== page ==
MOWATT-LARSSEN: There’s always been a lot of information that’s leaked. It seems to be more than usual now. As a person who has mentored a lot of officers over the years, I would never condone leaking under any circumstances. It’s a crime. The president’s right. If there’s leaking of classified information, that’s wrong. It’s ethically wrong, on top of that. And it does politicize the agency if it’s occurring. At the same time, there are a lot of allegations being thrown around these days. I haven’t seen any facts that substantiate that CIA agency officers are the source of the leaks. I would be stunned if agency officers are not providing information to the president, which has also been alleged [in a Feb. 16 Wall Street Journal story]. CIA Director Mike Pompeo categorically denied that today in the media. And I would be stunned if agency officers are the source of these leaks. It could be coming from a lot of places. I don’t know why anyone would jump to the conclusion that it’s coming from the CIA itself.
GAZETTE: Who else has access to this kind of information — lawmakers, intelligence agencies in other countries?
MOWATT-LARSSEN: I don’t want to start pointing fingers, but yes, of course, other people are aware of the information. It’s been leaked, but we don’t know what’s been leaked, so it’s hard to make an assessment. I’m in touch with a lot of people in and out of government, and I haven’t come across anyone leaking anything or talking about things that have been leaked. I’m like everyone else, like all Americans, wondering what the “there” is. It’s too bad we have to have a discussion that’s been whipped into a sort of frenzy without having all the facts. The media also needs to be responsible in taking a fact-based approach to this, as opposed to just publishing things that it isn’t substantiating at this point.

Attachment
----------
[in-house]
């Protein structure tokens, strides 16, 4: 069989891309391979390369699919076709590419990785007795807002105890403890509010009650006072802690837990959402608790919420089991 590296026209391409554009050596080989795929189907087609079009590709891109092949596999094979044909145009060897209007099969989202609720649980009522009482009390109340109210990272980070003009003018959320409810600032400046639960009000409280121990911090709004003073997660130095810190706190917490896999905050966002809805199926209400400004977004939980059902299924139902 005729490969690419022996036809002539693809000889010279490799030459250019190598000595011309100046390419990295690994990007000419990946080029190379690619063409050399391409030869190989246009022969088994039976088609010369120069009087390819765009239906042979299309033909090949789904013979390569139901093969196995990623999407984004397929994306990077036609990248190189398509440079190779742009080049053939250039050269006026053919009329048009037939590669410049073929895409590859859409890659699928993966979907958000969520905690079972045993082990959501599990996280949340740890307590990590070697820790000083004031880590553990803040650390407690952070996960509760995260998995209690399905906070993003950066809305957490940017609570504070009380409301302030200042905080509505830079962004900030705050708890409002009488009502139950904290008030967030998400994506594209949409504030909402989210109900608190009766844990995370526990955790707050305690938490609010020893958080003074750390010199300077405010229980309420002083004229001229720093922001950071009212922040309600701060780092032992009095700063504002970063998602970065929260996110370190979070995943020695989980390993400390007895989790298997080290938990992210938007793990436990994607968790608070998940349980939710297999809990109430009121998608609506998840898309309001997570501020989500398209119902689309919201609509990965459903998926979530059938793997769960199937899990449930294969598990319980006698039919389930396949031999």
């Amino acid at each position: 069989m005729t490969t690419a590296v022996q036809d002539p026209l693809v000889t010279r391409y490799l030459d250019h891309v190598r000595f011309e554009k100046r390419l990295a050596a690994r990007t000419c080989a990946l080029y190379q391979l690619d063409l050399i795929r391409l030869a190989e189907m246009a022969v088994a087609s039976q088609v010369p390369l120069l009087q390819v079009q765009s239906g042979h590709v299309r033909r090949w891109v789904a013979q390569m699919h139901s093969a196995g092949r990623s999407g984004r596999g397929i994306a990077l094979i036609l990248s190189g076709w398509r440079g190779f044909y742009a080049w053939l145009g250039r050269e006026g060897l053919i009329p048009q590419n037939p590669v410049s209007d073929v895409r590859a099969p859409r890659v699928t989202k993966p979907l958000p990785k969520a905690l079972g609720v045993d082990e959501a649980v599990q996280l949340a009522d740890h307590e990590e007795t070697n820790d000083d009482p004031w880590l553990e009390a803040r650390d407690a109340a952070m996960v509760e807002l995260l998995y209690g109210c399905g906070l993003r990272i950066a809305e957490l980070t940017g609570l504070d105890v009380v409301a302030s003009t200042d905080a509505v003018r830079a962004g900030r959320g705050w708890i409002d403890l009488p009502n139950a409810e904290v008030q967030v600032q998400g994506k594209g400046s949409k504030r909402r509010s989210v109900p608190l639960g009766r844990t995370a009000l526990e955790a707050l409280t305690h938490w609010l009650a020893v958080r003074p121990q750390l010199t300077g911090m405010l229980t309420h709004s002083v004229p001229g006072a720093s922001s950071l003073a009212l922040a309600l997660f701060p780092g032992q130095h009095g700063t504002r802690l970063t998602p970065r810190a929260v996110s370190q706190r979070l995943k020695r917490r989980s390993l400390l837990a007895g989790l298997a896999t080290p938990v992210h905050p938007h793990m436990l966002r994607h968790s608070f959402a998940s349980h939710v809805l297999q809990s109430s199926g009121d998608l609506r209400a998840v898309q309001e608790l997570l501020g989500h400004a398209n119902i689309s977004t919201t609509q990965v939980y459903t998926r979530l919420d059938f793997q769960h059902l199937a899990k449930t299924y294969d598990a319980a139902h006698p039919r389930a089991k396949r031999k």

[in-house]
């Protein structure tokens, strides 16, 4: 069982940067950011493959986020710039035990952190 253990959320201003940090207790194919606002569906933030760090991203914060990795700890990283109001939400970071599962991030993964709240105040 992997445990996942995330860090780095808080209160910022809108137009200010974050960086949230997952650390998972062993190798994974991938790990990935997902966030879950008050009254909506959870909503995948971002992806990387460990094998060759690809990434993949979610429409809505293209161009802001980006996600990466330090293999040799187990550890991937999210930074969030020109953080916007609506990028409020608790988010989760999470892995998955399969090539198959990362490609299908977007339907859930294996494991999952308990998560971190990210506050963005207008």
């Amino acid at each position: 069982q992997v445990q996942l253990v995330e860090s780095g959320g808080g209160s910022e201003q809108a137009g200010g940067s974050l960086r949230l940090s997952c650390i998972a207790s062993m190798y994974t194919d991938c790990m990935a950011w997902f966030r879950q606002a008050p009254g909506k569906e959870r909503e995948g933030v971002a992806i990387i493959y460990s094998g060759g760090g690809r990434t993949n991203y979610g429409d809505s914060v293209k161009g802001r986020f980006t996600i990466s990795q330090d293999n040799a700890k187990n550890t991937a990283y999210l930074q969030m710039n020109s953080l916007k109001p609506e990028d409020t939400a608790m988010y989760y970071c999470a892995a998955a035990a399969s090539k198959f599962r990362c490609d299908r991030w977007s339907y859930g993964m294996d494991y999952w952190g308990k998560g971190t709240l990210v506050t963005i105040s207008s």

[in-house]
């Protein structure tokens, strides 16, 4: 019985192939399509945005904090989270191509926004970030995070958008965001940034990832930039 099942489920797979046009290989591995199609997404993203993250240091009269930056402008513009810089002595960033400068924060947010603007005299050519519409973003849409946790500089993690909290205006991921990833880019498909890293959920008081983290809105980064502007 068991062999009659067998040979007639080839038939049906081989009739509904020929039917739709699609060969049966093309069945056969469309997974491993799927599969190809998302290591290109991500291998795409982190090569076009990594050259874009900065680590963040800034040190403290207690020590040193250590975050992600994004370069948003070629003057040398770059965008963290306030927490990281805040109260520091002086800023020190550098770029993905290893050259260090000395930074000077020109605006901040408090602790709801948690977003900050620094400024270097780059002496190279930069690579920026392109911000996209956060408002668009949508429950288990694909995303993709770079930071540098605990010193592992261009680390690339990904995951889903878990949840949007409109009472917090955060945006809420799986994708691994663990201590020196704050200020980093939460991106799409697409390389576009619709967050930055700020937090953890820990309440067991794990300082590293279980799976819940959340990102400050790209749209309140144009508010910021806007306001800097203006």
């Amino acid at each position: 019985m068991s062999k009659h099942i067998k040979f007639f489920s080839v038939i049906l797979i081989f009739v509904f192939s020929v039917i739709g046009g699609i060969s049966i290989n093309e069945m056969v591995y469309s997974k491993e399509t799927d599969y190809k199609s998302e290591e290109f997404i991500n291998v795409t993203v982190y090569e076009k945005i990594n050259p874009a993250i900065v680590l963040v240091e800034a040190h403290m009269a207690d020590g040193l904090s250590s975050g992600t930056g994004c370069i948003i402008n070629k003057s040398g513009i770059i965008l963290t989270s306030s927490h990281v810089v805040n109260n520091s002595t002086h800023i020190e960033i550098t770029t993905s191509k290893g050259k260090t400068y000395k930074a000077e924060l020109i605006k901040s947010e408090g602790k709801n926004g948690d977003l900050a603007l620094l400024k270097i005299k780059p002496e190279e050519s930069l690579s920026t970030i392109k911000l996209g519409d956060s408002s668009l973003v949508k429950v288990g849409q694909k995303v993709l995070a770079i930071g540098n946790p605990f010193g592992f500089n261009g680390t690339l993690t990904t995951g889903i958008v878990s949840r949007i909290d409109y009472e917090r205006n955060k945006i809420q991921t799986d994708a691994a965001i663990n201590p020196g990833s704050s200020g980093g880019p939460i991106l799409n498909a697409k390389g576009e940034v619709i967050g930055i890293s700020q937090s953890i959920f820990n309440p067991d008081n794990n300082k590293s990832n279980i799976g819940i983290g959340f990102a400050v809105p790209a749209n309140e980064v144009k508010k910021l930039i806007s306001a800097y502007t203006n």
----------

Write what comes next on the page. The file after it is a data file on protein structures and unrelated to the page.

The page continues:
GAZETTE: Can we draw any conclusions from the amount of time the investigation into Russian hacking has gone on without any definitive conclusion yet, or that multiple agencies, along with the FBI, are all working on this?
MOWATT-LARSSEN: I think we can draw conclusions on certain things, but we have to be very precise and exact in what we know and don’t know, and certainly not assume larger things and say “that happened.” Speaking not as an analyst but just as a citizen, I’m pretty confident that the Russians hacked into the DNC and tried to interfere with our election in some way. I have no idea whether some of these other allegations are true, whether it pertains to Mike Flynn or other people associated with the president, because I haven’t seen sufficient evidence to draw any judgments.